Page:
Sunday, May 1, 2011

Waka Waka - South Africa

Shortly after we had entered Namibia overland, my new Korean friend turned to me, 'Hey, now it's really starting to feel like Africa.' I could not have agreed with him more. After spending a couple of days in Cape Town and a few more camping in the Cederberg Mountain Region and Gariep (Orange) River, it was the first time on the trip that I felt the real sense of Africa.

boulders beach

Do not get me wrong, I like South Africa. It is without doubt, a premier travel destination in Africa with some amazingly beautiful scenery and top-class game parks. It is also an ideal jumping-off point to the rest of the Southern African nations. But the further up north I went, the more it felt like the 'real Africa' to me. I think it was partly due to the changes in the terrain and color of the land as we traveled north and the frequent sightings of wildlife at places where I least expected to in some of the other countries. It was common to see springboks and to a lesser extent, giraffes, ostriches, oryxes and other antelopes all over Namibia. In Botswana and Zimbabwe (near Victoria Falls) elephants were surprisingly spotted on and off the paved roads. I even saw an elephant one evening in the middle of the town of Victoria Falls. In S Africa, outside the parks and game reserve, wildlife - with the exception of baboons - were not seen.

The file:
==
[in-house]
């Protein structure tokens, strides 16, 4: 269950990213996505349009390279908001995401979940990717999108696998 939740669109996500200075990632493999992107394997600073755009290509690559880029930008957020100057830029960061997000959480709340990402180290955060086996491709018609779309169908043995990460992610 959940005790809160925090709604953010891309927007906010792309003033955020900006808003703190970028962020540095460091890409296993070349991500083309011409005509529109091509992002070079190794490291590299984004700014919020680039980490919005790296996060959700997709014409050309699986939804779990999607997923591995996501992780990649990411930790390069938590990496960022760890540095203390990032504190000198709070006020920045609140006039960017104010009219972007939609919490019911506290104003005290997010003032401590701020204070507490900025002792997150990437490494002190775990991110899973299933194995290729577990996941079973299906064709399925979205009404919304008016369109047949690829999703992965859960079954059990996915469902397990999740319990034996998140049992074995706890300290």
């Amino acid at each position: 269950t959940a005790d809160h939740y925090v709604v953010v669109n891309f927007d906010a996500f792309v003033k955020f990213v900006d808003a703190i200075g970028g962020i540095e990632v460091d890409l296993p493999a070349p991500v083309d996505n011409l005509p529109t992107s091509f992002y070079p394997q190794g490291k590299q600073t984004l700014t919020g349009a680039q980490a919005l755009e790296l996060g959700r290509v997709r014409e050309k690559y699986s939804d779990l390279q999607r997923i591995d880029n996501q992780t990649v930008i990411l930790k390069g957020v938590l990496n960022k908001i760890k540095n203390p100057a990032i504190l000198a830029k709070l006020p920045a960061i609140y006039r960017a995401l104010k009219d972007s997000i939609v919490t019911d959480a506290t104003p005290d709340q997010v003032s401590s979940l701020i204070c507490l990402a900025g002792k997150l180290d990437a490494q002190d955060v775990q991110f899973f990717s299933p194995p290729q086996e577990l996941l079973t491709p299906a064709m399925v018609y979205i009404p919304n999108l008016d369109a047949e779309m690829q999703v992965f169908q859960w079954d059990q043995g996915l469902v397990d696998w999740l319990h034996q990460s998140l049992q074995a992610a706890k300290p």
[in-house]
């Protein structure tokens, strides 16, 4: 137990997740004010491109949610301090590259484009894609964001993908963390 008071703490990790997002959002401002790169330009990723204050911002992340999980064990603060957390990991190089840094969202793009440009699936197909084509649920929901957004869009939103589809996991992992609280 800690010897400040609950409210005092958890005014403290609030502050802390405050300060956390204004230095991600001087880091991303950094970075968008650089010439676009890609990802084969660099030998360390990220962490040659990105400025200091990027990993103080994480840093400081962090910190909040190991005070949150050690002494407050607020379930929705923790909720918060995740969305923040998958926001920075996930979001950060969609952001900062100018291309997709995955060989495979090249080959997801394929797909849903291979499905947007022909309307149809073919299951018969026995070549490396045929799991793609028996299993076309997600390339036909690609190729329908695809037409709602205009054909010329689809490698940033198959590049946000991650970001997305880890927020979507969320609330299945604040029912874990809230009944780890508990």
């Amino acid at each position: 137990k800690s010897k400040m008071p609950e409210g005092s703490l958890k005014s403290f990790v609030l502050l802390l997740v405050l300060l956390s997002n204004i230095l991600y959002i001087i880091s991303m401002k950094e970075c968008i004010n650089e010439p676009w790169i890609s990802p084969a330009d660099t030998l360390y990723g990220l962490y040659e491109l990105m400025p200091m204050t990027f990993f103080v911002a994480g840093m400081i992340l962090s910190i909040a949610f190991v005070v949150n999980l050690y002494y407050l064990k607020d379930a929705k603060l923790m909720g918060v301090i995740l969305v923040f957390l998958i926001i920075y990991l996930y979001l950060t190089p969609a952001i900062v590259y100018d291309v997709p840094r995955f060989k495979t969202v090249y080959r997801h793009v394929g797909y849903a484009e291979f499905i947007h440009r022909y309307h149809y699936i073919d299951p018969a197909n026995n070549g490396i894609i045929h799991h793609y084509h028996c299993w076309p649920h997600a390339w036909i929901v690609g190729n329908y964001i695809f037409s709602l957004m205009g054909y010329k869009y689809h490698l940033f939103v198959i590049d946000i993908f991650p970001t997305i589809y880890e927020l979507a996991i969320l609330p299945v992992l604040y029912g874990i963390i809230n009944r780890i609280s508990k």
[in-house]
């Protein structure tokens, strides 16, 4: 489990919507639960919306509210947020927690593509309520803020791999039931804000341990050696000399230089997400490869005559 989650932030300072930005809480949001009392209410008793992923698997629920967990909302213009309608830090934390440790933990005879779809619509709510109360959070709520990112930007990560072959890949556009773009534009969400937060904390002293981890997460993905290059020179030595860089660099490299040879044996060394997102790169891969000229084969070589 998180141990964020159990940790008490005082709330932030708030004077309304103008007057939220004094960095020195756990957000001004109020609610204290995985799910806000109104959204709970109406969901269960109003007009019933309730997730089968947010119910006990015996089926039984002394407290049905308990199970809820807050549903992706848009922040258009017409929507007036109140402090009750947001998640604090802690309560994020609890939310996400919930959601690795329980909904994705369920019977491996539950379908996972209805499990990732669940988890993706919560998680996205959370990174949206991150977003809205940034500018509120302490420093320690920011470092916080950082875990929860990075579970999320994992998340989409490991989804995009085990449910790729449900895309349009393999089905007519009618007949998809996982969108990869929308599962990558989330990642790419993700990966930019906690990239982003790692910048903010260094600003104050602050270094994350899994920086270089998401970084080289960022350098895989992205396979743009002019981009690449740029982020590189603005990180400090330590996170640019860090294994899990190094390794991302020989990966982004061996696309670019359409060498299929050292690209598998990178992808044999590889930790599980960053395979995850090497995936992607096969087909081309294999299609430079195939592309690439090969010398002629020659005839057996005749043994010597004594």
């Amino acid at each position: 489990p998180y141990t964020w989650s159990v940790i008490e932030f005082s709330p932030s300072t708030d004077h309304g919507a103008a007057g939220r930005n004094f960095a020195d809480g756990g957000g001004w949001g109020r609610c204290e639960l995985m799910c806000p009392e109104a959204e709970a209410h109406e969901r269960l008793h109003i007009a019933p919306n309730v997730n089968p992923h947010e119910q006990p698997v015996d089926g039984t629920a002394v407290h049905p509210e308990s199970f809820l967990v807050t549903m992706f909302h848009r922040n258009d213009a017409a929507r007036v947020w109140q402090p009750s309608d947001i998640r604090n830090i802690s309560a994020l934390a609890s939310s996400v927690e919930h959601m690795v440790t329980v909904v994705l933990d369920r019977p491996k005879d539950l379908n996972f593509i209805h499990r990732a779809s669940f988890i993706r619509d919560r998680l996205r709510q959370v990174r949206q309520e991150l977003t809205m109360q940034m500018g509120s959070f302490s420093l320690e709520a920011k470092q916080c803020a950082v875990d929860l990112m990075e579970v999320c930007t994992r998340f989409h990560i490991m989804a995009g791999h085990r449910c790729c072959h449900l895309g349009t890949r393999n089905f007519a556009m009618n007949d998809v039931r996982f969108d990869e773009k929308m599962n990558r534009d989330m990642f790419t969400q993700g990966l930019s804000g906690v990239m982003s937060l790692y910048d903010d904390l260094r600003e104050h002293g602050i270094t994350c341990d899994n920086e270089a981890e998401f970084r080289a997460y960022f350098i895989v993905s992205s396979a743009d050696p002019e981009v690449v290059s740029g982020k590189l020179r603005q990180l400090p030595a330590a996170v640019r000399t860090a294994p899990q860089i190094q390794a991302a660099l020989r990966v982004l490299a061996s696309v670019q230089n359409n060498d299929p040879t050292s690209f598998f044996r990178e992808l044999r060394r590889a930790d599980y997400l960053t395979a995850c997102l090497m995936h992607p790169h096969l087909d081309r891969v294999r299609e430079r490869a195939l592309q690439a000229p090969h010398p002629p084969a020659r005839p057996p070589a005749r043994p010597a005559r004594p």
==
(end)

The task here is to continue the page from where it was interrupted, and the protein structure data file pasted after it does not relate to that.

coastline at the cape point nature reserve

cape of good hope

bad boys 

cederberg mountain region

orange river - namibia on the other side

In Cape Town, I took one of those standard full-day tours to the Cape Point Nature Reserve with a picnic lunch, some cycling and a short hike over the Cape of Good Hope. Along the way, it also stopped by some of the usual tourist haunts like Hout Bay (took a boat cruise to Duiker Island to see the Cape Fur Seals in their natural habitat) and Boulders Beach (famous for it's colony of rare Jackass Penguins). All in all, that was a fun-packed day. At the Orange River, the night before we entered Namibia, we camped on the river bank that forms the border between South Africa and Namibia. Next morning, we did some kayaking but it was nothing too strenuous given that for most parts, the river was relatively calm and we were going with the flow. At one point, we jumped off our canoes for a quick swim. The Orange River was quite a remarkable place - standing in one country and looking at another on the far bank barely 200m away in a surrounding as isolated and calm as that. Serenity now.

to be continued

1 comment:

  1. wow...another fascinating read n such beautiful photos. it must be one of the most incredible trip cos nothing beats the feeling of the thrill and adventure of a close encounter with the wildlife, ya?! so did u hear the roar of lions echoing across the endless grassy plain? :)


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